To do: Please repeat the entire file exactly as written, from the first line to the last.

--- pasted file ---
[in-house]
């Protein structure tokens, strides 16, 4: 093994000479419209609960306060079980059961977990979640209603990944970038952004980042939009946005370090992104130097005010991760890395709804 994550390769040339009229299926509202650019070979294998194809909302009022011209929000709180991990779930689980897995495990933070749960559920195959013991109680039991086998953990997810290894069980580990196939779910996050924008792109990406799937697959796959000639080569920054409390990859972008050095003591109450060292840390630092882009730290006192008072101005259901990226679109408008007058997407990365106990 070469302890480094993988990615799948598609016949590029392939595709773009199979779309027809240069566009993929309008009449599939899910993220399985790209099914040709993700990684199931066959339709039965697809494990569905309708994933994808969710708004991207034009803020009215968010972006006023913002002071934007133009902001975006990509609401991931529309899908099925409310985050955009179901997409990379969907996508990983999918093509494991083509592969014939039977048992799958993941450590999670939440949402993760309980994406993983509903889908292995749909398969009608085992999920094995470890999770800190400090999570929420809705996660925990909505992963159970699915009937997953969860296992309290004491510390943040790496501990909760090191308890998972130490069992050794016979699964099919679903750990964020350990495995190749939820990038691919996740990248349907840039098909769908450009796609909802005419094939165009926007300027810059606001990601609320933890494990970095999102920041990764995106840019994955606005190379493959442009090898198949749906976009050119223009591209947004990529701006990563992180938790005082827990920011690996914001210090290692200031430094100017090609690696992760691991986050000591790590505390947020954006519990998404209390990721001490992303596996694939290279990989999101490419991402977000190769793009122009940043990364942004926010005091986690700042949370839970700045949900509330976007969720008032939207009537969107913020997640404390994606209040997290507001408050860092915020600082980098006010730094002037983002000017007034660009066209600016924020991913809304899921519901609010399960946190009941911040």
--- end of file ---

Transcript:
[in-house]
């Protein structure tokens, strides 16, 4: 093994000479419209609960306060079980059961977990979640209603990944970038952004980042939009946005370090992104130097005010991760890395709804 994550390769040339009229299926509202650019070979294998194809909302009022011209929000709180991990779930689980897995495990933070749960559920195959013991109680039991086998953990997810290894069980580990196939779910996050924008792109990406799937697959796959000639080569920054409390990859972008050095003591109450060292840390630092882009730290006192008072101005259901990226679109408008007058997407990365106990 070469302890480094993988990615799948598609016949590029392939595709773009199979779309027809240069566009993929309008009449599939899910993220399985790209099914040709993700990684199931066959339709039965697809494990569905309708994933994808969710708004991207034009803020009215968010972006006023913002002071934007133009902001975006990509609401991931529309899908099925409310985050955009179901997409990379969907996508990983999918093509494991083509592969014939039977048992799958993941450590999670939440949402993760309980994406993983509903889908292995749909398969009608085992999920094995470890999770800190400090999570929420809705996660925990909505992963159970699915009937997953969860296992309290004491510390943040790496501990909760090191308890998972130490069992050794016979699964099919679903750990964020350990495995190749939820990038691919996740990248349907840039098909769908450009796609909802005419094939165009926007300027810059606001990601609320933890494990970095999102920041990764995106840019994955606005190379493959442009090898198949749906976009050119223009591209947004990529701006990563992180938790005082827990920011690996914001210090290692200031430094100017090609690696992760691991986050000591790590505390947020954006519990998404209390990721001490992303596996694939290279990989999101490419991402977000190769793009122009940043990364942004926010005091986690700042949370839970700045949900509330976007969720008032939207009537969107913020997640404390994606209040997290507001408050860092915020600082980098006010730094002037983002000017007034660009066209600016924020991913809304899921519901609010399960946190009941911040």